Jodie Ramsey
Jodie Ramsey
  • Hometalker
  • Alcoa, TN
Asked on Nov 4, 2012

stone countertops

Straight Nails ConstructionWoodbridge Environmental Tiptophouse.comBrian Campbell, Basswood Artisan Carpentry
+13

Answered

We were at Lowe's today and the girl helping us in the kitchen cabinet department said that even with stone countertops there was a visible seam and there was no way to cover it up. I have not noticed the seam in friends homes. Is this true? Can you cover up the seam...I think they are ugly and you pay so much for the stone, I would think there'd have to be a way.
16 answers
  • LandlightS
    on Nov 5, 2012

    Are you speaking of "Natural" stone,ig: granite ? If yes, there will be a seam but if installed by professionals, the seam will almost be invisible Solid surface counter tops can be made in lengths up to 10 or 12 feet long and when joined, the seam is "welded" with chemical materials that erases the seam. Remember, this is coming from an electrician and I'm sure you will get better technical answers to your questions. Gary

  • Gary is correct. Seams if done properly can be hidden quite well. All depends upon the type and color of the stone, location of the seam and the quality of the contractor doing the job. Most seams tend to be on corners, or middle of sink. This way only a few inches are seamed as compared to the full 24 inches. In most cases the seam is less then a 1/16 inch in width and using the proper color epoxy you have to look pretty hard to see the seam. The only way to go seamless is to find a stone that is oversize as most come around 12 feet. And a stone that is 12 foot long and two foot wide can run several hundred pounds. And sometimes is to heavy and long to get into the house so it has to be seamed.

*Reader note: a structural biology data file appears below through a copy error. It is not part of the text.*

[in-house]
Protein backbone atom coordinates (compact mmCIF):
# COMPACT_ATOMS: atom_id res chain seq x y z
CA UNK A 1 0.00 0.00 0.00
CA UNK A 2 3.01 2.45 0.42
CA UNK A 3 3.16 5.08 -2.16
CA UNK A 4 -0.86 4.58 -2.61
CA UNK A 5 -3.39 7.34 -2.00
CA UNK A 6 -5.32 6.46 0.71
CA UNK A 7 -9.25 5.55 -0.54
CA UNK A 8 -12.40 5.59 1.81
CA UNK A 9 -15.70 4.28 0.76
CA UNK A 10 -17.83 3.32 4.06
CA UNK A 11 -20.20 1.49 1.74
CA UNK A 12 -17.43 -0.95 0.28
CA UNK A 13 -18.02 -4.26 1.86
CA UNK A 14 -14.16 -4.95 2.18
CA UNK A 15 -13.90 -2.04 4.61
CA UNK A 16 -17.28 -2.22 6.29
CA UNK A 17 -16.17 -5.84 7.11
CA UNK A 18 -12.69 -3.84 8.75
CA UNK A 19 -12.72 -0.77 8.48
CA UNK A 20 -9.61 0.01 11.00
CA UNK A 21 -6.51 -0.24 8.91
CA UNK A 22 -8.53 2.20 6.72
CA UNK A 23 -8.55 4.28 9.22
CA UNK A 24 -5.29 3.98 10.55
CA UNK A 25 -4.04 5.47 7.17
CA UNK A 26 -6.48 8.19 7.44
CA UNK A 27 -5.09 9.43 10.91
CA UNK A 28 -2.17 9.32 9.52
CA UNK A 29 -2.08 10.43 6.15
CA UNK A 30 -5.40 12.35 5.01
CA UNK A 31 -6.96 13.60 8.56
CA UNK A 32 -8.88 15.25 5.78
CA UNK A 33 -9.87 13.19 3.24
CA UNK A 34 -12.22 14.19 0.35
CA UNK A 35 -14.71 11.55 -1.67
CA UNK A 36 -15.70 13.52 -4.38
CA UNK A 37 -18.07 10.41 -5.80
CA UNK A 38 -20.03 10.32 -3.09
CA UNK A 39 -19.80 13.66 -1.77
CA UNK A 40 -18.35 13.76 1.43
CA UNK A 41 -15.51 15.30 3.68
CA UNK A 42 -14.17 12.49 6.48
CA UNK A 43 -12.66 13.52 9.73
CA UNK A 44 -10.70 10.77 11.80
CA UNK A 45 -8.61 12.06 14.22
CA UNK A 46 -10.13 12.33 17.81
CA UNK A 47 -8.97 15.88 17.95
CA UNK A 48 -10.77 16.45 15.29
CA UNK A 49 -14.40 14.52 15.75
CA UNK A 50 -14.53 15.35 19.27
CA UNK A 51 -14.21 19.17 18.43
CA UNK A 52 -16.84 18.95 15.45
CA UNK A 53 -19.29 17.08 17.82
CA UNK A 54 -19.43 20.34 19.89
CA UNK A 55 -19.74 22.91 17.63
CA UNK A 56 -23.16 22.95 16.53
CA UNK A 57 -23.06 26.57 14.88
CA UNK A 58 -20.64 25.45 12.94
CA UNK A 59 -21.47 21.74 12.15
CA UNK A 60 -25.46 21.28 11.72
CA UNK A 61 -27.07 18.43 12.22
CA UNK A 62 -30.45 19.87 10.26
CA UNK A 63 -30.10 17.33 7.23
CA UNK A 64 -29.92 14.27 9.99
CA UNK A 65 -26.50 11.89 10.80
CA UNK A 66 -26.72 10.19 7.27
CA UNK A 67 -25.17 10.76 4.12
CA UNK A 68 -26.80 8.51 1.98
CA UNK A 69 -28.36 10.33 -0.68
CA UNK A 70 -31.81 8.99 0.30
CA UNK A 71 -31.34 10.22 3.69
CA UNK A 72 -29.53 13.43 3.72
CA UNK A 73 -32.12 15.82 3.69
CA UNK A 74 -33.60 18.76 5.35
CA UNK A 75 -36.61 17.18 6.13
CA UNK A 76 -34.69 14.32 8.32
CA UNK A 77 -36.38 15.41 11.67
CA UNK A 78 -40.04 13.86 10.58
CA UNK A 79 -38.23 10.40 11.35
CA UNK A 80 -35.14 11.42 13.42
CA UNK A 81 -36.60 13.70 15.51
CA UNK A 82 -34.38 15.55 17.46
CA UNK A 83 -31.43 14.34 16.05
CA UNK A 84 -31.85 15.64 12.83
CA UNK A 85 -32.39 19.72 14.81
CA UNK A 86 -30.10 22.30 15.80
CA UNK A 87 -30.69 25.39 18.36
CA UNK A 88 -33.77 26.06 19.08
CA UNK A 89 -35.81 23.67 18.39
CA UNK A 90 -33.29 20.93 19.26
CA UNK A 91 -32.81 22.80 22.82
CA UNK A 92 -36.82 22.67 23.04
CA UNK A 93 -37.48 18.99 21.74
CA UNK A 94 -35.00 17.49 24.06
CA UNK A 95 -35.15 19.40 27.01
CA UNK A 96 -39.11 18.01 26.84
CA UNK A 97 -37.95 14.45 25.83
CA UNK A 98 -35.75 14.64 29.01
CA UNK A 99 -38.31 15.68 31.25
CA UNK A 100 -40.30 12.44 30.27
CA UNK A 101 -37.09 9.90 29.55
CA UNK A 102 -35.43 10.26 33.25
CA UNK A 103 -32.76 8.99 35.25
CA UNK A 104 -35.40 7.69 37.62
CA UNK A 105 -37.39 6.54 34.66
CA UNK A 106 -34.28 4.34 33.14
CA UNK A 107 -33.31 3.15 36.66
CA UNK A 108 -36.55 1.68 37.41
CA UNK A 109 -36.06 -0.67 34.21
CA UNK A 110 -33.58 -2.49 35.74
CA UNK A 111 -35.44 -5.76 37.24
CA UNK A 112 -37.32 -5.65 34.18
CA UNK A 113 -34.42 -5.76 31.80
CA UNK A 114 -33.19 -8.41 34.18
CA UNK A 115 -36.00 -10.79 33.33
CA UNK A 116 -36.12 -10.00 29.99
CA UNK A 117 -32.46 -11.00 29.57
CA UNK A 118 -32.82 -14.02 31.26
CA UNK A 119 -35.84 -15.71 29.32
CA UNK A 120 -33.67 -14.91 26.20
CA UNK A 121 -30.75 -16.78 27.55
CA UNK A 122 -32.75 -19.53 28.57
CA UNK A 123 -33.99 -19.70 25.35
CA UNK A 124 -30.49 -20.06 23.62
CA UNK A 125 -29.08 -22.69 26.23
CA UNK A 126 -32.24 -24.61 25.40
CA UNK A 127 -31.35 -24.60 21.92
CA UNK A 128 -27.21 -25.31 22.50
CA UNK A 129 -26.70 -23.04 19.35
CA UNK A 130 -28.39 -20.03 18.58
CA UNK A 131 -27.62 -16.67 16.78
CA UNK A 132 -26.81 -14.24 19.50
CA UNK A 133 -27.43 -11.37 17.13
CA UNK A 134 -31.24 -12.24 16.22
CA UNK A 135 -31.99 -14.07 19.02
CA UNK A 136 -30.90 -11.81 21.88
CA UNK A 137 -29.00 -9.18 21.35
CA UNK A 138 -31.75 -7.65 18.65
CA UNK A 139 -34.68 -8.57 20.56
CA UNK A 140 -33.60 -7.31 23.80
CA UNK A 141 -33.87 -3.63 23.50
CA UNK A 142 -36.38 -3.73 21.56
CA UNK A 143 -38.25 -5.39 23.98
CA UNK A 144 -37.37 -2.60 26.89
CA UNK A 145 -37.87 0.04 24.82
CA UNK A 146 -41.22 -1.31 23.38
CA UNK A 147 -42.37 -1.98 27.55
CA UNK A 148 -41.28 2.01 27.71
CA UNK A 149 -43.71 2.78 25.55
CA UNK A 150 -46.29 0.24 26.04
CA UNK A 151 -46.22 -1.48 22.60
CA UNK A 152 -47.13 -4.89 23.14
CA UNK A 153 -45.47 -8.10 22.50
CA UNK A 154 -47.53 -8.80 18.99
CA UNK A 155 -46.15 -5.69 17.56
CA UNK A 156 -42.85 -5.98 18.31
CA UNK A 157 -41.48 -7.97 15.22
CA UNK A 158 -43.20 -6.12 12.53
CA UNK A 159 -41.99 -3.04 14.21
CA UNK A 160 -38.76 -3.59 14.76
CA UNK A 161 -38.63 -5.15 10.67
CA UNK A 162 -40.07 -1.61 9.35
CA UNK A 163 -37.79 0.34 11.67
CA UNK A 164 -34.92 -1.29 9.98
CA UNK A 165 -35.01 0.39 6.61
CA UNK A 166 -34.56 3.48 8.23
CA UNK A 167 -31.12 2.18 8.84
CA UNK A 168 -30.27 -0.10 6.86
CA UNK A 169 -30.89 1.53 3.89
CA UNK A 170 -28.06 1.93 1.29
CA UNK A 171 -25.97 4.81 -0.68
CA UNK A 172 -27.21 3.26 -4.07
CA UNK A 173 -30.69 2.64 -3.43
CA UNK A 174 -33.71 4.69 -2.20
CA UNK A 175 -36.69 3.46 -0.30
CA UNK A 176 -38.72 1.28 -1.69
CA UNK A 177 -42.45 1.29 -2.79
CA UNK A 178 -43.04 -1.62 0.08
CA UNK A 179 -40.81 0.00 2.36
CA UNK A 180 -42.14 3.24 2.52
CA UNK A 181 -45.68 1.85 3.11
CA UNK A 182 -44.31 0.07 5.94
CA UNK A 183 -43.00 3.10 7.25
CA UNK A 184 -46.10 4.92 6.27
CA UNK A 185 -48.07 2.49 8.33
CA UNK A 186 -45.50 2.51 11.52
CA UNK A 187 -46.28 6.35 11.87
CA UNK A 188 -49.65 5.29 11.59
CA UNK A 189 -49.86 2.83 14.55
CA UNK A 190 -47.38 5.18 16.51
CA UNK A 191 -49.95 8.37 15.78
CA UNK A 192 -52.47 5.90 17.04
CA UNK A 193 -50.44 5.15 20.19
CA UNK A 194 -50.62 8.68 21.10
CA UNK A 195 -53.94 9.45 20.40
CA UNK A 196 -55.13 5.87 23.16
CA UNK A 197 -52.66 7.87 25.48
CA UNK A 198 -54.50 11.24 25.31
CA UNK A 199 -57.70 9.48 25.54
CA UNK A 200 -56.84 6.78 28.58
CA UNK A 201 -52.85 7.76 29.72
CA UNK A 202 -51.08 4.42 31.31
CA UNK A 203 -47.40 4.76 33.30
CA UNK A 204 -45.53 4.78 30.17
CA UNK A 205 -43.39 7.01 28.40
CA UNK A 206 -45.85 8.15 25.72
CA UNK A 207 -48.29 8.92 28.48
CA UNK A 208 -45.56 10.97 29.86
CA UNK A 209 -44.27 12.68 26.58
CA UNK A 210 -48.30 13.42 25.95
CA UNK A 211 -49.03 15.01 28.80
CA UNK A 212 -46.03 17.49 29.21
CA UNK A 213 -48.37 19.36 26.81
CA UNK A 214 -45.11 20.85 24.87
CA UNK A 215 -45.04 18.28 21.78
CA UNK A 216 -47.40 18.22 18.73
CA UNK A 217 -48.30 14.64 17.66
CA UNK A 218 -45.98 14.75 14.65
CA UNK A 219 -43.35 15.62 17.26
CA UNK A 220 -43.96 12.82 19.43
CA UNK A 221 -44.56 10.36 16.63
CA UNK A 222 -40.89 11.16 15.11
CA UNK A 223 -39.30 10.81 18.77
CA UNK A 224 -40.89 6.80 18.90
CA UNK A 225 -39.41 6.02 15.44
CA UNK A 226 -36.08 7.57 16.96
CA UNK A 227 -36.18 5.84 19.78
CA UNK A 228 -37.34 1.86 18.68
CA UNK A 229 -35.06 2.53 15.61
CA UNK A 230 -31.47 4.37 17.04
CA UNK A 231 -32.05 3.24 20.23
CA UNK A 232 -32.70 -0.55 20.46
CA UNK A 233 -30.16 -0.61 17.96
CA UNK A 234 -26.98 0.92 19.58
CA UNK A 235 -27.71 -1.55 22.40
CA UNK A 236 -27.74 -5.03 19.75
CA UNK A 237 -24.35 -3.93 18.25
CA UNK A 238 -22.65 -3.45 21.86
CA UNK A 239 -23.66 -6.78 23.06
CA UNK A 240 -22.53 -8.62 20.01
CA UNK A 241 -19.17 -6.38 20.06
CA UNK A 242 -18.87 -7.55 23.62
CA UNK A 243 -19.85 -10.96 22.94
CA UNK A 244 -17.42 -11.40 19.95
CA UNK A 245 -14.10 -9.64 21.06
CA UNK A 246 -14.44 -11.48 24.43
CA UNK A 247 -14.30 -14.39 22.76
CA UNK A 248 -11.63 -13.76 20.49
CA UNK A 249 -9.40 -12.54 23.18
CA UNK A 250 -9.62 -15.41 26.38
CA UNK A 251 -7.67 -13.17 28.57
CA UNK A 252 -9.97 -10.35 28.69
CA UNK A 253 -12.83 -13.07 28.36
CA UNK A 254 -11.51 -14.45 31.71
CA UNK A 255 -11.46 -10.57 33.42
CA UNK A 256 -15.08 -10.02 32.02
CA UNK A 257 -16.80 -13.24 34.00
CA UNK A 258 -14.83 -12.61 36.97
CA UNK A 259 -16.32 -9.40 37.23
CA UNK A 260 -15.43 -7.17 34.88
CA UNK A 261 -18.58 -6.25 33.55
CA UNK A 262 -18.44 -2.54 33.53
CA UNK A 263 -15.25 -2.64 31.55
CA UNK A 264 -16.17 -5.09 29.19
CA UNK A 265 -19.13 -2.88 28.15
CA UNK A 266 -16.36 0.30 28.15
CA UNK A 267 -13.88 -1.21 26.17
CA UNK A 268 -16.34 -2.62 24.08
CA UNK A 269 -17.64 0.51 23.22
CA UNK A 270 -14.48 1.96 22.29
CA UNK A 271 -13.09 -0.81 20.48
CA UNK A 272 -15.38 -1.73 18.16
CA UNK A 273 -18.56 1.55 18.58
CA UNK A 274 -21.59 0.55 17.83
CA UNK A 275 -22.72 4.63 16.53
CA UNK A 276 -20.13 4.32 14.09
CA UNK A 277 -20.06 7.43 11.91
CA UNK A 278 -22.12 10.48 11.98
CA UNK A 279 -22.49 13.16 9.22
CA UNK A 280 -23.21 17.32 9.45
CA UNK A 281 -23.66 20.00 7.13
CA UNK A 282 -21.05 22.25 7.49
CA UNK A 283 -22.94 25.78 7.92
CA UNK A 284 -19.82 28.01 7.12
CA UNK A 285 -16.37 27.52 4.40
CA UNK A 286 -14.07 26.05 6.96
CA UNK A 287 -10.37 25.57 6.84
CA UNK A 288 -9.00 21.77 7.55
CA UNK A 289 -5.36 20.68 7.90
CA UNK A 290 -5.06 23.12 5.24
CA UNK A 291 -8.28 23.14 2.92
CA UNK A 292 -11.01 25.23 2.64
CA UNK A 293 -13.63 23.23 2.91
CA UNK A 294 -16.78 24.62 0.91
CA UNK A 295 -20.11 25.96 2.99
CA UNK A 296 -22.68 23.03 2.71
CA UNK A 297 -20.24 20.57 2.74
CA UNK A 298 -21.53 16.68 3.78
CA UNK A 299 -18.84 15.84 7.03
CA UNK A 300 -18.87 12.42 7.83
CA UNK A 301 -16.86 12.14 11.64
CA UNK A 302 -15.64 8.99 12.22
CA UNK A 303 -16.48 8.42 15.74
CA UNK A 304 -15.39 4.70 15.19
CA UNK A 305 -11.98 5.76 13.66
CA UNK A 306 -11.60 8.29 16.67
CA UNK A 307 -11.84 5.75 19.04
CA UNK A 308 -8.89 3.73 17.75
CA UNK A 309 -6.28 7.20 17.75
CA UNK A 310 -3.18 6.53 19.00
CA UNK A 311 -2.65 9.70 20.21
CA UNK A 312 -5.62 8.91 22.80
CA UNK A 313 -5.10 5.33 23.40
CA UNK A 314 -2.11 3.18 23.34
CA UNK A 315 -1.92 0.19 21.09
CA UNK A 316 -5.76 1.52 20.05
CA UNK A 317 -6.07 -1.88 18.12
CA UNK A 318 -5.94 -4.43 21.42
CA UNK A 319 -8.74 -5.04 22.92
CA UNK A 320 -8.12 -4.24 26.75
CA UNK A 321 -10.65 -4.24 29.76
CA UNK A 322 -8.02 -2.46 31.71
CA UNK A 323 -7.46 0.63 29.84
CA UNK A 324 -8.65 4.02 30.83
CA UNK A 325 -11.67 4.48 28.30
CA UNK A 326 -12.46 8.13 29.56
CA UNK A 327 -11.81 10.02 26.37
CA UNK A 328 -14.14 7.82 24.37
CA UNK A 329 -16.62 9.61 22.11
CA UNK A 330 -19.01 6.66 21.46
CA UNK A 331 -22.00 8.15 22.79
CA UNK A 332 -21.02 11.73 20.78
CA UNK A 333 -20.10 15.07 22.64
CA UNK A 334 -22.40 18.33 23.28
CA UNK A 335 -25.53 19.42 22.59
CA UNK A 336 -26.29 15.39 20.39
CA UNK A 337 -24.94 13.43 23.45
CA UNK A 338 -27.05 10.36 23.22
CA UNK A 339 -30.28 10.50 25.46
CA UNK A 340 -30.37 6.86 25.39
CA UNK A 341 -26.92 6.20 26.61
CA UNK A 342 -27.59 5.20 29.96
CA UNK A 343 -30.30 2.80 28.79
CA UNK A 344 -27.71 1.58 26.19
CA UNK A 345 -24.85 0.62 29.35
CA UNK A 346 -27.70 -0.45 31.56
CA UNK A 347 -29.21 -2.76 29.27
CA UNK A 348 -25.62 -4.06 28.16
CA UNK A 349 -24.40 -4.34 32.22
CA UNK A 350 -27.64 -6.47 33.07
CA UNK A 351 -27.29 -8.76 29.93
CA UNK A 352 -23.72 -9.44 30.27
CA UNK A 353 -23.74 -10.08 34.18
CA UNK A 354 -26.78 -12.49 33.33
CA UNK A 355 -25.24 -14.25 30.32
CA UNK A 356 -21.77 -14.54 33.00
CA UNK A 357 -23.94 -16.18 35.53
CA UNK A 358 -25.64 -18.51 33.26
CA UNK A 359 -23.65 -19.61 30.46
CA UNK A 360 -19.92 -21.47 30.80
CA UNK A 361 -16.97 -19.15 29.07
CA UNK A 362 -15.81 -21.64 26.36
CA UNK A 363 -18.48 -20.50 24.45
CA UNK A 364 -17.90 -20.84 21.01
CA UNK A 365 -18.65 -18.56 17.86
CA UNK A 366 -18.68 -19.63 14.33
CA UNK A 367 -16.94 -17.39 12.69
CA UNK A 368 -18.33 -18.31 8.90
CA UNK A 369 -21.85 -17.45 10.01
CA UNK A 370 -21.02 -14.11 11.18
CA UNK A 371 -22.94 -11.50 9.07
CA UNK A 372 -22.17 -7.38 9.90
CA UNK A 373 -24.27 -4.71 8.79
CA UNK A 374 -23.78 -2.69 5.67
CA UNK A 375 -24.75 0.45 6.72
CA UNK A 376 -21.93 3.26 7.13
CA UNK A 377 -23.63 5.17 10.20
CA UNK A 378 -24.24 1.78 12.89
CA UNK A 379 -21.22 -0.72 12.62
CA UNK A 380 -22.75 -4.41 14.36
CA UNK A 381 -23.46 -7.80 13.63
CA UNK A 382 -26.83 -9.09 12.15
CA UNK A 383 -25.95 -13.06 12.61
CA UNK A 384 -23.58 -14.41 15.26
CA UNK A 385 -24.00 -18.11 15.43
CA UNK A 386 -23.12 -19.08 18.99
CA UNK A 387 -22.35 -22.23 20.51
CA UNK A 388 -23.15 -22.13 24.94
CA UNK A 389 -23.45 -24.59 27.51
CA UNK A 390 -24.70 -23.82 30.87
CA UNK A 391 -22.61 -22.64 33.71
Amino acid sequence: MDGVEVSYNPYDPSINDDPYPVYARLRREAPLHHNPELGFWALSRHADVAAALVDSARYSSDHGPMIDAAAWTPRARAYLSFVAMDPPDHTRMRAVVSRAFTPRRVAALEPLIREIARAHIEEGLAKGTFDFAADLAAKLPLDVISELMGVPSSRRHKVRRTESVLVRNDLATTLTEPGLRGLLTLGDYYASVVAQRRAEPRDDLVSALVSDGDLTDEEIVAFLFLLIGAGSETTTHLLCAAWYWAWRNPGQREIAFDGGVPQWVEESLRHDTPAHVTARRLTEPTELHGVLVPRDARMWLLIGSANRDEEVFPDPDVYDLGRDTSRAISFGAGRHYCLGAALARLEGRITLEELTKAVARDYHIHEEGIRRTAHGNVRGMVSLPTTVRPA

• KMS Woodworks
    on Nov 5, 2012

    The counter lay our also has a lot to due with seams..ie: a simple galley kitchen could be done with two straight runs of moderate length. work areas broken by an appliance garage of full height "pantry" can also be used to work around slab size limitations. Again as mentioned above the skill and detail mind set of one installer may far exceed those of another...I have seen dozens of seams that were near invisible and others that stood out...the pattern and color of the material contributes to this as well. Uniform pattern and dark colors tend to hide better.

  • Jodie, I can't think of much to add..Gary, Robert and Kevin have pretty much nailed it. The beauty is in the stone itself and unless the job is butchered, seams don't take away from the beauty of the top... seams are expected. Tim

  • Try checking with a local independent shop. There is granite shop in my community that can make the seam, well, less seemly! The layout really makes a big difference.